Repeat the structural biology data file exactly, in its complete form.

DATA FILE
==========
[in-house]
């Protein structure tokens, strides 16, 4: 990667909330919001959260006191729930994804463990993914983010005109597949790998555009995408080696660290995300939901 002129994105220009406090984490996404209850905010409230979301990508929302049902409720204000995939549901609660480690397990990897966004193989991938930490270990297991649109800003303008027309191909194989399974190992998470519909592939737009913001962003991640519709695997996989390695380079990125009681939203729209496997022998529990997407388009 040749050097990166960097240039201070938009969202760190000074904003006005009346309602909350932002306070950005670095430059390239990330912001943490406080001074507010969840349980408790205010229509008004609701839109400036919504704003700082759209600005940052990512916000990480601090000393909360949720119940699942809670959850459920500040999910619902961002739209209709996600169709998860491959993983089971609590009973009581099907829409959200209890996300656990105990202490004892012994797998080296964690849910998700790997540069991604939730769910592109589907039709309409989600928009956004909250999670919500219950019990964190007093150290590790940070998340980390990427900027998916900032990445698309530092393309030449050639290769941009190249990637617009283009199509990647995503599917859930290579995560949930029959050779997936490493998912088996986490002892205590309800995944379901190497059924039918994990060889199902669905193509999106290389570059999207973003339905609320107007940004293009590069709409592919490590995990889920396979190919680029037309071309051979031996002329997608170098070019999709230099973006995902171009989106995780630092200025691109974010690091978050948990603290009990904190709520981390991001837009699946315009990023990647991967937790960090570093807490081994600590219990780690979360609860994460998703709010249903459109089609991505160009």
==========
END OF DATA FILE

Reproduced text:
[in-house]
């Protein structure tokens, strides 16, 4: 990667909330919001959260006191729930994804463990993914983010005109597949790998555009995408080696660290995300939901 002129994105220009406090984490996404209850905010409230979301990508929302049902409720204000995939549901609660480690397990990897966004193989991938930490270990297991649109800003303008027309191909194989399974190992998470519909592939737009913001962003991640519709695997996989390695380079990125009681939203729209496997022998529990997407388009 040749050097990166960097240039201070938009969202760190000074904003006005009346309602909350932002306070950005670095430059390239990330912001943490406080001074507010969840349980408790205010229509008004609701839109400036919504704003700082759209600005940052990512916000990480601090000393909360949720119940699942809670959850459920500040999910619902961002739209209709996600169709998860491959993983089971609590009973009581099907829409959200209890996300656990105990202490004892012994797998080296964690849910998700790997540069991604939730769910592109589907039709309409989600928009956004909250999670919500219950019990964190007093150290590790940070998340980390990427900027998916900032990445698309530092393309030449050639290769941009190249990637617009283009199509990647995503599917859930290579995560949930029959050779997936490493998912088996986490002892205590309800995944379901190497059924039918994990060889199902669905193509999106290389570059999207973003339905609320107007940004293009590069709409592919490590995990889920396979190919680029037309071309051979031996002329997608170098070019999709230099973006995902171009989106995780630092200025691109974010690091978050948990603290009990904190709520981390991001837009699946315009990023990647991967937790960090570093807490081994600590219990780690979360609860994460998703709010249903459109089609991505160009």